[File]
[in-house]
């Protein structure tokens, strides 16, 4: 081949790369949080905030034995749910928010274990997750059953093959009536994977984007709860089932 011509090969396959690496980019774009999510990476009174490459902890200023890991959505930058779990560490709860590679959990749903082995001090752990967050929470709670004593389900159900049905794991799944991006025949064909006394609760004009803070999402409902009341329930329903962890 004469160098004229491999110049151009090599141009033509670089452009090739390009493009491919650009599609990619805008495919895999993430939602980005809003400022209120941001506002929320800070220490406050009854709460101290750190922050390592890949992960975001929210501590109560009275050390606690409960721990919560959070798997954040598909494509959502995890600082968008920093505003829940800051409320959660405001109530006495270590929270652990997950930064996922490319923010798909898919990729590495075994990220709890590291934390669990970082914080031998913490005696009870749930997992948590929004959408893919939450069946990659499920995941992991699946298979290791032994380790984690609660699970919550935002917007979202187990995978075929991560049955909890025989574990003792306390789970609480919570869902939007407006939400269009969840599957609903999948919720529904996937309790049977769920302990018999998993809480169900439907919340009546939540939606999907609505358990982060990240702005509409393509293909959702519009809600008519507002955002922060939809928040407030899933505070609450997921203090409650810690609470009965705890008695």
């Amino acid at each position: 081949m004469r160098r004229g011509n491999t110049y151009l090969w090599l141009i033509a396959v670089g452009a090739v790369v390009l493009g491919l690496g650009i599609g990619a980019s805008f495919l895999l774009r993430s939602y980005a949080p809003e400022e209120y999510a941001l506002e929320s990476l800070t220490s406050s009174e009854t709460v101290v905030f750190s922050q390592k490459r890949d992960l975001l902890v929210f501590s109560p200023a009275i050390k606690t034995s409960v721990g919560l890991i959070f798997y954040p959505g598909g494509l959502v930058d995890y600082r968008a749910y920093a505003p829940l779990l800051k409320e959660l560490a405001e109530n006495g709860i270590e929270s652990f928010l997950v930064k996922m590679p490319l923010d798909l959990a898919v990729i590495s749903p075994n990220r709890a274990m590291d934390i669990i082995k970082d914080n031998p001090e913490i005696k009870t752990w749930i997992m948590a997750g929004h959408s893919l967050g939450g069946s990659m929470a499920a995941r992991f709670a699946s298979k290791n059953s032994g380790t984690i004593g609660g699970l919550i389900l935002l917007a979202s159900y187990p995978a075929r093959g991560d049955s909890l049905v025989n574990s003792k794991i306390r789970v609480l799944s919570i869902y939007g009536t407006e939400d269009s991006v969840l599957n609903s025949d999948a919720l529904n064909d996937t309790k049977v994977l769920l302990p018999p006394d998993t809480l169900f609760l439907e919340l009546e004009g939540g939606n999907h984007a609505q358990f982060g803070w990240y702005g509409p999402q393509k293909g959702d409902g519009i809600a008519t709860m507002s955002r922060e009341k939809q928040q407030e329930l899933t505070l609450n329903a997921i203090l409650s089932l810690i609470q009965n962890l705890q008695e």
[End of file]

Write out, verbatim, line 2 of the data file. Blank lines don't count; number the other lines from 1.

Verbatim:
């Protein structure tokens, strides 16, 4: 081949790369949080905030034995749910928010274990997750059953093959009536994977984007709860089932 011509090969396959690496980019774009999510990476009174490459902890200023890991959505930058779990560490709860590679959990749903082995001090752990967050929470709670004593389900159900049905794991799944991006025949064909006394609760004009803070999402409902009341329930329903962890 004469160098004229491999110049151009090599141009033509670089452009090739390009493009491919650009599609990619805008495919895999993430939602980005809003400022209120941001506002929320800070220490406050009854709460101290750190922050390592890949992960975001929210501590109560009275050390606690409960721990919560959070798997954040598909494509959502995890600082968008920093505003829940800051409320959660405001109530006495270590929270652990997950930064996922490319923010798909898919990729590495075994990220709890590291934390669990970082914080031998913490005696009870749930997992948590929004959408893919939450069946990659499920995941992991699946298979290791032994380790984690609660699970919550935002917007979202187990995978075929991560049955909890025989574990003792306390789970609480919570869902939007407006939400269009969840599957609903999948919720529904996937309790049977769920302990018999998993809480169900439907919340009546939540939606999907609505358990982060990240702005509409393509293909959702519009809600008519507002955002922060939809928040407030899933505070609450997921203090409650810690609470009965705890008695």